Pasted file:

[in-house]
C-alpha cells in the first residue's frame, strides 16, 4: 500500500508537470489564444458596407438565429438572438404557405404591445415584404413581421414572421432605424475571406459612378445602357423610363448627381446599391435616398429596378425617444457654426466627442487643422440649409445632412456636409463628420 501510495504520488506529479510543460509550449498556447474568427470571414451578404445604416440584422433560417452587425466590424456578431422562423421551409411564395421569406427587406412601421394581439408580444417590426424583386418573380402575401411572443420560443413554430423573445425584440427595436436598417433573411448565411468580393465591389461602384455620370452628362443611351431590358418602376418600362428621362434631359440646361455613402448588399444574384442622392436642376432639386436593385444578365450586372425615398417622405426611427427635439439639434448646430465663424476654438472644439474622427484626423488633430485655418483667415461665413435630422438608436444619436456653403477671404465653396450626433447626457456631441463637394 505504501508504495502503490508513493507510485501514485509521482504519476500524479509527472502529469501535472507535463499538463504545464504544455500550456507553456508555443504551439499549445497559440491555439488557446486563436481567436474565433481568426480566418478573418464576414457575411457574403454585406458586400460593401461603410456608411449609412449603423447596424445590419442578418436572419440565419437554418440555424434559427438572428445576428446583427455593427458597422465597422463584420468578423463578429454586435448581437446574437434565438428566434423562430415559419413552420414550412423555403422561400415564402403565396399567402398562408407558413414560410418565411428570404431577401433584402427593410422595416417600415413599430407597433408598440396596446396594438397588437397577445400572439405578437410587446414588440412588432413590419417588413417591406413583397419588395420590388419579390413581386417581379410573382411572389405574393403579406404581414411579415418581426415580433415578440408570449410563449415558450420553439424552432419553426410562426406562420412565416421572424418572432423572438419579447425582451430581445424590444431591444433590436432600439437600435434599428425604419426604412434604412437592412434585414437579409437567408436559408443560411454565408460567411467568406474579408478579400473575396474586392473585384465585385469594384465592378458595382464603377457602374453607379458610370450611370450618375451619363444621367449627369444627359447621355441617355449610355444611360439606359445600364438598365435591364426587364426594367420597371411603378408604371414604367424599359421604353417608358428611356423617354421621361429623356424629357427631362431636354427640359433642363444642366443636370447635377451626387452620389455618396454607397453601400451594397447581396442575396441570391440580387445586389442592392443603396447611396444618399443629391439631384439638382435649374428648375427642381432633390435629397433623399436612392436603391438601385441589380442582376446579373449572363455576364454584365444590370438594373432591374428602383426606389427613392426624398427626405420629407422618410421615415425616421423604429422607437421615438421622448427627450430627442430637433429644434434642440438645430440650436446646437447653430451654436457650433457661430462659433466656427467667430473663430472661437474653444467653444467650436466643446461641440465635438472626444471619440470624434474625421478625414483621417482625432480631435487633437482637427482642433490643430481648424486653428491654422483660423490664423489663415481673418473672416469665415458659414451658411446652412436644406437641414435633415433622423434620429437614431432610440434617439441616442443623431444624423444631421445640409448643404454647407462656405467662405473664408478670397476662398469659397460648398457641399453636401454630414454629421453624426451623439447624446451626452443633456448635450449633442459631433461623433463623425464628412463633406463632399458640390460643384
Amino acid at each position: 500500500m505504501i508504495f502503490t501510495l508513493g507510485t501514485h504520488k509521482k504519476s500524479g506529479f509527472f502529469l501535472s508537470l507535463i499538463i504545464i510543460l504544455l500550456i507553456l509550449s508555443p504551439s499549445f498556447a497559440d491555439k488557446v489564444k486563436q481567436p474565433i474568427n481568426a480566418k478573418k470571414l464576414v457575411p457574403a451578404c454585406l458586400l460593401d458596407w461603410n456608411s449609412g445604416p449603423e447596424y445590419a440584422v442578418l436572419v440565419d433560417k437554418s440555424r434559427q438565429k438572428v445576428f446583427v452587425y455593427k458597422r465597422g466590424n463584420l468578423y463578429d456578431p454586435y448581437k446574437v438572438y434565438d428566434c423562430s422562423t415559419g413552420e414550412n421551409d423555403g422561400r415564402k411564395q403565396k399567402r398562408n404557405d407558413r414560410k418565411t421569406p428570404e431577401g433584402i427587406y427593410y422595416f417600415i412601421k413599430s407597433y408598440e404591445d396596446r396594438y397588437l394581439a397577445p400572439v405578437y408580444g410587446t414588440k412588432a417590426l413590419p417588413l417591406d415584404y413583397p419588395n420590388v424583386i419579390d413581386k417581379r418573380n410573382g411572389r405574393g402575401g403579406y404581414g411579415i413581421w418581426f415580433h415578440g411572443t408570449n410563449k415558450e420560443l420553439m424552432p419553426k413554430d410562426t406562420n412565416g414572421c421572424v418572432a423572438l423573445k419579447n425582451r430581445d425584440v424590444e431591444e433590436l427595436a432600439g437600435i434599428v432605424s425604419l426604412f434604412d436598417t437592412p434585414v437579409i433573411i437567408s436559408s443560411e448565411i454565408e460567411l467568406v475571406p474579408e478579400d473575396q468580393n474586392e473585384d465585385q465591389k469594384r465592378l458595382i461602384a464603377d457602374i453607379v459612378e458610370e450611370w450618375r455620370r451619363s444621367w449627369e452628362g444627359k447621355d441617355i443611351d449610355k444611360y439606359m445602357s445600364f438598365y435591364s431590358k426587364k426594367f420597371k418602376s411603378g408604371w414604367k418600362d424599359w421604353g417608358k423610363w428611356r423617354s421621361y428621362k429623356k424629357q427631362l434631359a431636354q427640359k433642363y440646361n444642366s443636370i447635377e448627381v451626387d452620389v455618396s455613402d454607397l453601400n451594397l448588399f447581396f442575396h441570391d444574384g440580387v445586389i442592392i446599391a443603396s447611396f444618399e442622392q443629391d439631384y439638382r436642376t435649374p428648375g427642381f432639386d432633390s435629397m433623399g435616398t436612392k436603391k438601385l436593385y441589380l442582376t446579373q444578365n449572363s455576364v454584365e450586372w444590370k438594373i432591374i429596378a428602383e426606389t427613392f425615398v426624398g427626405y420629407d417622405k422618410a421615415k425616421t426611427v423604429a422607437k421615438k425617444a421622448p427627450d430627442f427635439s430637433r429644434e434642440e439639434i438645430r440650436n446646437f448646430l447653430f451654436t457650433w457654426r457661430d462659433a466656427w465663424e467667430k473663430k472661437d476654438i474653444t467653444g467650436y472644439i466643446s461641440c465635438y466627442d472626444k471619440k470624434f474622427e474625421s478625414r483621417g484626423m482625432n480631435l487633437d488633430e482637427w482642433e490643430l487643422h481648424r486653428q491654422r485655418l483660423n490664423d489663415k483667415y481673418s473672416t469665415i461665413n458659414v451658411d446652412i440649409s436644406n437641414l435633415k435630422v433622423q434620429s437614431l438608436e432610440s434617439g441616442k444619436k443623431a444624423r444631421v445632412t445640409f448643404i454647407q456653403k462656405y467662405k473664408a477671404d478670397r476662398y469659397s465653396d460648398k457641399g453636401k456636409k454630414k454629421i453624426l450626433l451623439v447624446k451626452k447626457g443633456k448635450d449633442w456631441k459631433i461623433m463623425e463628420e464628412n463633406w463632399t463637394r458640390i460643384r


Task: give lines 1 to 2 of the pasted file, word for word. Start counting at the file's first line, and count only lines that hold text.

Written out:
[in-house]
C-alpha cells in the first residue's frame, strides 16, 4: 500500500508537470489564444458596407438565429438572438404557405404591445415584404413581421414572421432605424475571406459612378445602357423610363448627381446599391435616398429596378425617444457654426466627442487643422440649409445632412456636409463628420 501510495504520488506529479510543460509550449498556447474568427470571414451578404445604416440584422433560417452587425466590424456578431422562423421551409411564395421569406427587406412601421394581439408580444417590426424583386418573380402575401411572443420560443413554430423573445425584440427595436436598417433573411448565411468580393465591389461602384455620370452628362443611351431590358418602376418600362428621362434631359440646361455613402448588399444574384442622392436642376432639386436593385444578365450586372425615398417622405426611427427635439439639434448646430465663424476654438472644439474622427484626423488633430485655418483667415461665413435630422438608436444619436456653403477671404465653396450626433447626457456631441463637394 505504501508504495502503490508513493507510485501514485509521482504519476500524479509527472502529469501535472507535463499538463504545464504544455500550456507553456508555443504551439499549445497559440491555439488557446486563436481567436474565433481568426480566418478573418464576414457575411457574403454585406458586400460593401461603410456608411449609412449603423447596424445590419442578418436572419440565419437554418440555424434559427438572428445576428446583427455593427458597422465597422463584420468578423463578429454586435448581437446574437434565438428566434423562430415559419413552420414550412423555403422561400415564402403565396399567402398562408407558413414560410418565411428570404431577401433584402427593410422595416417600415413599430407597433408598440396596446396594438397588437397577445400572439405578437410587446414588440412588432413590419417588413417591406413583397419588395420590388419579390413581386417581379410573382411572389405574393403579406404581414411579415418581426415580433415578440408570449410563449415558450420553439424552432419553426410562426406562420412565416421572424418572432423572438419579447425582451430581445424590444431591444433590436432600439437600435434599428425604419426604412434604412437592412434585414437579409437567408436559408443560411454565408460567411467568406474579408478579400473575396474586392473585384465585385469594384465592378458595382464603377457602374453607379458610370450611370450618375451619363444621367449627369444627359447621355441617355449610355444611360439606359445600364438598365435591364426587364426594367420597371411603378408604371414604367424599359421604353417608358428611356423617354421621361429623356424629357427631362431636354427640359433642363444642366443636370447635377451626387452620389455618396454607397453601400451594397447581396442575396441570391440580387445586389442592392443603396447611396444618399443629391439631384439638382435649374428648375427642381432633390435629397433623399436612392436603391438601385441589380442582376446579373449572363455576364454584365444590370438594373432591374428602383426606389427613392426624398427626405420629407422618410421615415425616421423604429422607437421615438421622448427627450430627442430637433429644434434642440438645430440650436446646437447653430451654436457650433457661430462659433466656427467667430473663430472661437474653444467653444467650436466643446461641440465635438472626444471619440470624434474625421478625414483621417482625432480631435487633437482637427482642433490643430481648424486653428491654422483660423490664423489663415481673418473672416469665415458659414451658411446652412436644406437641414435633415433622423434620429437614431432610440434617439441616442443623431444624423444631421445640409448643404454647407462656405467662405473664408478670397476662398469659397460648398457641399453636401454630414454629421453624426451623439447624446451626452443633456448635450449633442459631433461623433463623425464628412463633406463632399458640390460643384